I thought it might be useful, if not instructive, to revisit the second greatest commandment which is "Love your neighbor as yourself". This commandment laid down by Jesus in the gospel of Matthew 22:40 is also the second half of a commandment of God in Leviticus 19:18. The full verse in context reads like this, "Do not seek revenge or bear a grudge against one of your people, but love your neighbor as your self. I am the Lord."
When Jesus said what He said in Matthew, was He changing the intent of the command from Leviticus or was He merely expanding it and in the broader context of the Christian faith and the Church, what does it really mean?
It's obvious to me that the Leviticus passage is intended to apply to the Hebrew people of Israel and how they related to each other on a daily basis. The intention is that instead of trying to avenge every wrong committed against you; you should leave room for a bit of forgiveness and grace. You see to your neighbor's needs as they arise and you treat them in the same way you would like to be treated in all of life's situations.
Does this mean that you actually have to like your neighbor or spend time with them beyond what is needed to achieve love's purpose? I don't really think so. As a matter of fact, it might mean just the opposite. It might mean giving them their space or leaving them alone or simply making yourself available if there is a need. The best neighbors are considerate of all needs. They are not always up in your bidniss as the expression goes.
I do not think that it was Jesus' intention to change this meaning. I do believe He intended to expand it beyond just the Jewish people however, because he knew the age of the gentile church was coming.
So how does this second greatest commandment apply in the church age. The book of Acts tells us a lot about how the Church lived and existed early on. What we see there almost communal living. Acts 2:42-47 indicates that the new church members held everything in common, they shared everything, they ate together and they sold their possessions as needed to give the proceeds to those in need.
The question is, were they applying the principles of the second greatest commandment or was their behavior merely an act of survival? I am voting for survival here. The early church was persecuted and it was mostly poor Jewish and Greek Jewish people. There were many widows that were uncared for. They were seeing to each others needs in very simple and unique ways. They did these things because they had to, otherwise the whole of it would have fallen apart. To be sure, they were loving their neighbors through these actions and it was needed in that environment, but their survival also depended on it.
And that brings me to today. Should the Church be living in the same fashion today as the early church did? Do we need to be living communally and sharing everything? Is that degree of togetherness really necessary here in North America?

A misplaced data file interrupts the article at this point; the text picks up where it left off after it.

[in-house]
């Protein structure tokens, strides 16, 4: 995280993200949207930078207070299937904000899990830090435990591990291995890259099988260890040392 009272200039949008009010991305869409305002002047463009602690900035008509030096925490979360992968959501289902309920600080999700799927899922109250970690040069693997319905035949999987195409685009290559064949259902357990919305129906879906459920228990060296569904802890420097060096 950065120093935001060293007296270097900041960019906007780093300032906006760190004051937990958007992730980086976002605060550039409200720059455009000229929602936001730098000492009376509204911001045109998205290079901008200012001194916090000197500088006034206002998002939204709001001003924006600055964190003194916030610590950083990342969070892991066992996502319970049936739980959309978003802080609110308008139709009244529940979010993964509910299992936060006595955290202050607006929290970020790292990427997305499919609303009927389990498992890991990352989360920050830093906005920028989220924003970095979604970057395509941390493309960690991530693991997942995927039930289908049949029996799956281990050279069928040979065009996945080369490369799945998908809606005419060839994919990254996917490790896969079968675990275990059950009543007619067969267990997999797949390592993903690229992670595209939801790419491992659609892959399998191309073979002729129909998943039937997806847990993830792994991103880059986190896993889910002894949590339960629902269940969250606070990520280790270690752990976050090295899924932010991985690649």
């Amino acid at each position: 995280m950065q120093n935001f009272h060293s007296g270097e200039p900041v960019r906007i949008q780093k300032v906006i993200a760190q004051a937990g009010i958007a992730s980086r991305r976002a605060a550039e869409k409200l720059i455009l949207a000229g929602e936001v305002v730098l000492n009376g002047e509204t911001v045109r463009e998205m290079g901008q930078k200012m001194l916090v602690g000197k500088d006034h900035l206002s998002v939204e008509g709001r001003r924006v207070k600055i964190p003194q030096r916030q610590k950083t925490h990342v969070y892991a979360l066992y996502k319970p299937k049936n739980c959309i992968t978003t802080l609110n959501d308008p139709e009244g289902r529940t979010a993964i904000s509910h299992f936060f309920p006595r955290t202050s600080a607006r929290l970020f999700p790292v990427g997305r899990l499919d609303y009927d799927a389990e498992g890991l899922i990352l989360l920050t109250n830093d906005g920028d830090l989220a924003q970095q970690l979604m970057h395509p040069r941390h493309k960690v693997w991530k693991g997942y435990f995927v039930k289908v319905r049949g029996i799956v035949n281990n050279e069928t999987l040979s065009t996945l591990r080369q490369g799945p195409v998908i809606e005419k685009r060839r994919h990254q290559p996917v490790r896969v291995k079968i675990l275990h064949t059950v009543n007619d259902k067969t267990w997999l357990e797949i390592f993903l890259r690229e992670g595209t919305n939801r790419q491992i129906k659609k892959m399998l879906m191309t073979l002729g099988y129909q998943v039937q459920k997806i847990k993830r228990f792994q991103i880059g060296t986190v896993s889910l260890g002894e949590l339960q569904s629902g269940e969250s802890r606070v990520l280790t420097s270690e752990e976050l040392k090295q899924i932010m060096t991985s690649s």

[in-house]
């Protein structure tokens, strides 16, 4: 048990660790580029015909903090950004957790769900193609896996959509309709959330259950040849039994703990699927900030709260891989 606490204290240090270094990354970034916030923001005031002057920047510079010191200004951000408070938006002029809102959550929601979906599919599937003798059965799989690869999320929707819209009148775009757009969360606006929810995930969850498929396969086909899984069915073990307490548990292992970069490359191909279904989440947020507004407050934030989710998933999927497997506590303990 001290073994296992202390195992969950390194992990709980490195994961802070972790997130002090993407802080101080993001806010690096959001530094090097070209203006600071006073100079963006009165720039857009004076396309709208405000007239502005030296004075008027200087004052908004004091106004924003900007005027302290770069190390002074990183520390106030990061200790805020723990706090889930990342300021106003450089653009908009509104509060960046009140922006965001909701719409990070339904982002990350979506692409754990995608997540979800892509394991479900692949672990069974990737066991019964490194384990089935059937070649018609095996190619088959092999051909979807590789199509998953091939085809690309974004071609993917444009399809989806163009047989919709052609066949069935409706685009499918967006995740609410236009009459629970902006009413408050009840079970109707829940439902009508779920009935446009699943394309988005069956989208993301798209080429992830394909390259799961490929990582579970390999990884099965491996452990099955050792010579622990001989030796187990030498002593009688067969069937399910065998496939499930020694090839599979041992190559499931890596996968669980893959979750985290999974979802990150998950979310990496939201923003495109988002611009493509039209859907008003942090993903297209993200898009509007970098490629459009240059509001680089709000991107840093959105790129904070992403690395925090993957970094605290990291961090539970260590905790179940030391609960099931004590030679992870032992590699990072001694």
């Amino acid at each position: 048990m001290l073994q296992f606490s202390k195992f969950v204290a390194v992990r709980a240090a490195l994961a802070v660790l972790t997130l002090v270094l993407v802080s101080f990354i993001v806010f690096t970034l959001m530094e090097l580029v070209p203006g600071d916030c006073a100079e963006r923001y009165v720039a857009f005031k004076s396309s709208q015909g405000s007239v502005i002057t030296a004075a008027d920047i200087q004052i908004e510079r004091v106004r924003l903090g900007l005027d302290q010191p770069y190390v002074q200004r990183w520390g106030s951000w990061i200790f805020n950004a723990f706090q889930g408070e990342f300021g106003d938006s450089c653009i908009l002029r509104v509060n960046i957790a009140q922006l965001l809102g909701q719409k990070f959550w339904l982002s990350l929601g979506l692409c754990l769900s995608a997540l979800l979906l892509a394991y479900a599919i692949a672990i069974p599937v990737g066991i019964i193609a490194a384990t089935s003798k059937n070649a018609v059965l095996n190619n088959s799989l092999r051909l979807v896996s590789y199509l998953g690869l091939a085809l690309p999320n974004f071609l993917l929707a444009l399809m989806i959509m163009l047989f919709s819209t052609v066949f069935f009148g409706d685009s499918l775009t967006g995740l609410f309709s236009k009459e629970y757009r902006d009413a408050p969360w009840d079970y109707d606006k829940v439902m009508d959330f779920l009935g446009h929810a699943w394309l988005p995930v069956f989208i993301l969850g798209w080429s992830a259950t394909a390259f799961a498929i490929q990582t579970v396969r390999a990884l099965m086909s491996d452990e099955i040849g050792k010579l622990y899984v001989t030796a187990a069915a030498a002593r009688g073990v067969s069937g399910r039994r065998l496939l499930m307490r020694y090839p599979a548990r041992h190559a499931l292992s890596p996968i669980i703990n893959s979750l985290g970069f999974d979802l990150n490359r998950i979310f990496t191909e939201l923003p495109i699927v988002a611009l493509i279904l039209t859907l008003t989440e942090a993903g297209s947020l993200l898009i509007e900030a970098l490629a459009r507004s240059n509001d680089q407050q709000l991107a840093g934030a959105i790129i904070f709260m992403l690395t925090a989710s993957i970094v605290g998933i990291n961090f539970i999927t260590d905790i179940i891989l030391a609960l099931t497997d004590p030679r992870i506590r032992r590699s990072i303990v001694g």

As the Church, we have many responsibilities to each other and we should be helping each other as needed, treating each other as we would like to be treated, but I reject the idea that we need to be in each others houses all the time, eating together and being together. As a wise Chinese philosopher once said, "company, like fish, begins to stink after three days." Even the early church evolved to the point that they were meeting once a week.
There is a strain of thought in the church today that suggests, if your church is not the church of Acts 2, then it's not New Testament. I reject this categorically. Nothing could be further from the truth (in my opinion). If members of your church are calling you in the middle of the week and wanting to come over to your house to "pray" and you are not up to house guests because you have worked all day, you should not have to concede to their self invitation. If, on the other hand, they are calling you because they want you to participate in helping someone from church with a meal or a place to stay, that's entirely different and well within the realm of the second greatest command. And so is taking them out to eat and putting them up in a hotel, if you are not up to house guests.
After a hard day at work, I want to be alone. I want to relax and unwind. I do not want to entertain Christians that for whatever the reason cannot not stand to be alone. If you need my help in some tangible way, I will try to help within the scope of my financial ability and my skill set, but just because we are all part of the same Body, it does not mean you can invite yourself over or pressure me into inviting you. If I want you to come over, I will ask. And for the record...it's OK to say 'no' when I do. It doesn't mean I don't love you. It does mean I want you to respect the boundaries I have in place...and I will respect yours...I am treating you as I would want you to treat me. Please love me enough to do the same.